Go ahead and try sending a new message to the chat from your browser.

If you have followed all the steps, your message should be sent through the GraphQL API and stored in the PostgreSQL database. The message should then appears (almost) instantly on the screen, and without refreshing the page, thanks to the GraphQL subscription we're running.

Create new messages using a GraphQL mutation

4. Update and delete messages

One feature users like about chat applications are the ability to edit and delete their messages.

Since we have already configured all the necessary permissions on the Hasura console, this is something we could easily achieve by defining the following GraphQL mutations:

export const UPDATE_MESSAGE = gql` mutation UpdateMessage($id: uuid!, $text: String!) { update_messages(where: { id: { _eq: $id } }, _set: { text: $text }) { returning { id } } } ` export const DELETE_MESSAGE = gql` mutation DeleteMessage($id: uuid!) { delete_messages(where: { id: { _eq: $id } }) { returning { id } } } `

Next, we can import those two mutations inside our index.tsx file, and pass them to two useMutation hooks, like so:

import { GET_MESSAGES, CREATE_MESSAGE, DELETE_MESSAGE, UPDATE_MESSAGE, } from '../lib/queries' const Home: NextPage = () => { const [deleteMessage] = useMutation(DELETE_MESSAGE) const [updateMessage] = useMutation(UPDATE_MESSAGE) }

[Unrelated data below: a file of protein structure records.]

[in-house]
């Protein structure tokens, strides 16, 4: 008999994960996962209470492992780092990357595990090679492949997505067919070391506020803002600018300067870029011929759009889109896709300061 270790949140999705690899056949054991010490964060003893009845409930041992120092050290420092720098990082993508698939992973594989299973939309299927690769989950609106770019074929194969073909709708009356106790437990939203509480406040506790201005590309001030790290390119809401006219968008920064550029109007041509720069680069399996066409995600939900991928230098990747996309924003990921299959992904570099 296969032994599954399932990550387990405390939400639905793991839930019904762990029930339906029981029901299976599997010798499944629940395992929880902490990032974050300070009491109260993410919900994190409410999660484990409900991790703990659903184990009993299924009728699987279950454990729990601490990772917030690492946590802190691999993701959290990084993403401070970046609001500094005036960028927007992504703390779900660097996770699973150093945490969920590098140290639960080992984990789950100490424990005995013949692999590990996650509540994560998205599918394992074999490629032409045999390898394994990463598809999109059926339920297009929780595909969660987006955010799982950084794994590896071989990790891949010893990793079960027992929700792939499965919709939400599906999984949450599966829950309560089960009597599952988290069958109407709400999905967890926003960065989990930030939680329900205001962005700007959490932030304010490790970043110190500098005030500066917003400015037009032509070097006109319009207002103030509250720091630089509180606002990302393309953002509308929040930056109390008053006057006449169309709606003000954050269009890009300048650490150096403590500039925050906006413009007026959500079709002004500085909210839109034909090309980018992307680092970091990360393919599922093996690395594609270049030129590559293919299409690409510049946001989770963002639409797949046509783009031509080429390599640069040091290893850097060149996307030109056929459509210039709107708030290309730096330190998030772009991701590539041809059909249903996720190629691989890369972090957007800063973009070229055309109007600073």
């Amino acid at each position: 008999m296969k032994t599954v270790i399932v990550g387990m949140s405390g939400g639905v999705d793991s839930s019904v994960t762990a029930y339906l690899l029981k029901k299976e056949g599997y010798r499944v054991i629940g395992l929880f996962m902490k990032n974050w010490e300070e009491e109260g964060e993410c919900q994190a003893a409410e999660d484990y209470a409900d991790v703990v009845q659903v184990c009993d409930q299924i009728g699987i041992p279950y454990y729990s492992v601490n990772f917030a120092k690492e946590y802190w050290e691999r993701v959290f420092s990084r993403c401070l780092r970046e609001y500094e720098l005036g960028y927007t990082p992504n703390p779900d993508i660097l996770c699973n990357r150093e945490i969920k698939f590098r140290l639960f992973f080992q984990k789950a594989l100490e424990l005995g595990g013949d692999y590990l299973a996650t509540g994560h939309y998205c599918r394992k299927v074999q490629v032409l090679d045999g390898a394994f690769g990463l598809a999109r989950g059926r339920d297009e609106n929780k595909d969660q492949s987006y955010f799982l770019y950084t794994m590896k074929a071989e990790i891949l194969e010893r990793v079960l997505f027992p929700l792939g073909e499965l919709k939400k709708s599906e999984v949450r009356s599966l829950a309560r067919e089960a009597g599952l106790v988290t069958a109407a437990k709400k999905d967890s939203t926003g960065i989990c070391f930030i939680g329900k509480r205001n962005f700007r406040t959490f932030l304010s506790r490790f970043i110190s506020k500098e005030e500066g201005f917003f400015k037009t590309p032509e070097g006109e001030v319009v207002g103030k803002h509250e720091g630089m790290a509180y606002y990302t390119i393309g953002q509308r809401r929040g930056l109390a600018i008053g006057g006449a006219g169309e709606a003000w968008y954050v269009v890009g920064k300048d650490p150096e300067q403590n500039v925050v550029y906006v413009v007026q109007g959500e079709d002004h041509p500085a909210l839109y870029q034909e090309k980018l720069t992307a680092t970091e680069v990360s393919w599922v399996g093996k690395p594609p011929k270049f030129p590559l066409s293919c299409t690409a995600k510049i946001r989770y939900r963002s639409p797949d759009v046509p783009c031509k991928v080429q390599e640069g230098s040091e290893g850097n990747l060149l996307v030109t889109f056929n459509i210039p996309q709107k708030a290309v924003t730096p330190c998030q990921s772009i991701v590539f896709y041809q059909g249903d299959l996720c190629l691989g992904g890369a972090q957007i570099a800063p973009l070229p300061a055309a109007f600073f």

Then, we can call the corresponding mutation functions returned by Apollo, updateMessage and deleteMessage, from two different handler methods that we pass to the onEdit and onDelete props of the Message component:

const Home: NextPage = () => { //... const deleteMessageHandler = (id: string) => { if (!id) return return deleteMessage({ variables: { id, }, }) } const updateMessageHandler = (id: string, text: string) => { if (!id || !text) return return updateMessage({ variables: { id, text, }, }) } return ( <div> {/* ... */} <main className="..."> {/* ... */} <ol className="..."> { MessageProps) => ( <li key={}> <Message {...msg} onDelete={deleteMessageHandler} onEdit={updateMessageHandler} /> </li> ))} </ol> </main> </div> ) }

Finally, from the Message component, check if the currently authenticated user is the author of the message before rendering the edit and delete buttons:

import { useUserData } from '@nhost/nextjs' const Message = () => { const user = useUserData() const isAuthor = author?.id === user?.id //... }
Edit and delete messages


Congratulations on getting this far 🥳!

That was a long tutorial, but we have achieved so much in just a couple of steps. Indeed, we have set up a Next.js app, a PostgreSQL database, and a GraphQL API. We have also implemented social login authentication, authorization, and real-time messaging. All of that, without managing any server/backend infrastructure, thanks to Nhost and Hasura.

I hope you enjoyed following this tutorial. If yes, feel free to share it, and follow me on Twitter to stay up to date about my upcoming tutorials and courses.

And if you've got any questions, please ask them on Twitter!

Oh, and I encourage you to share the app you built in this tutorial on Twitter. If you do, please mention @Nhostio and @gdangel0, so that we can take a look!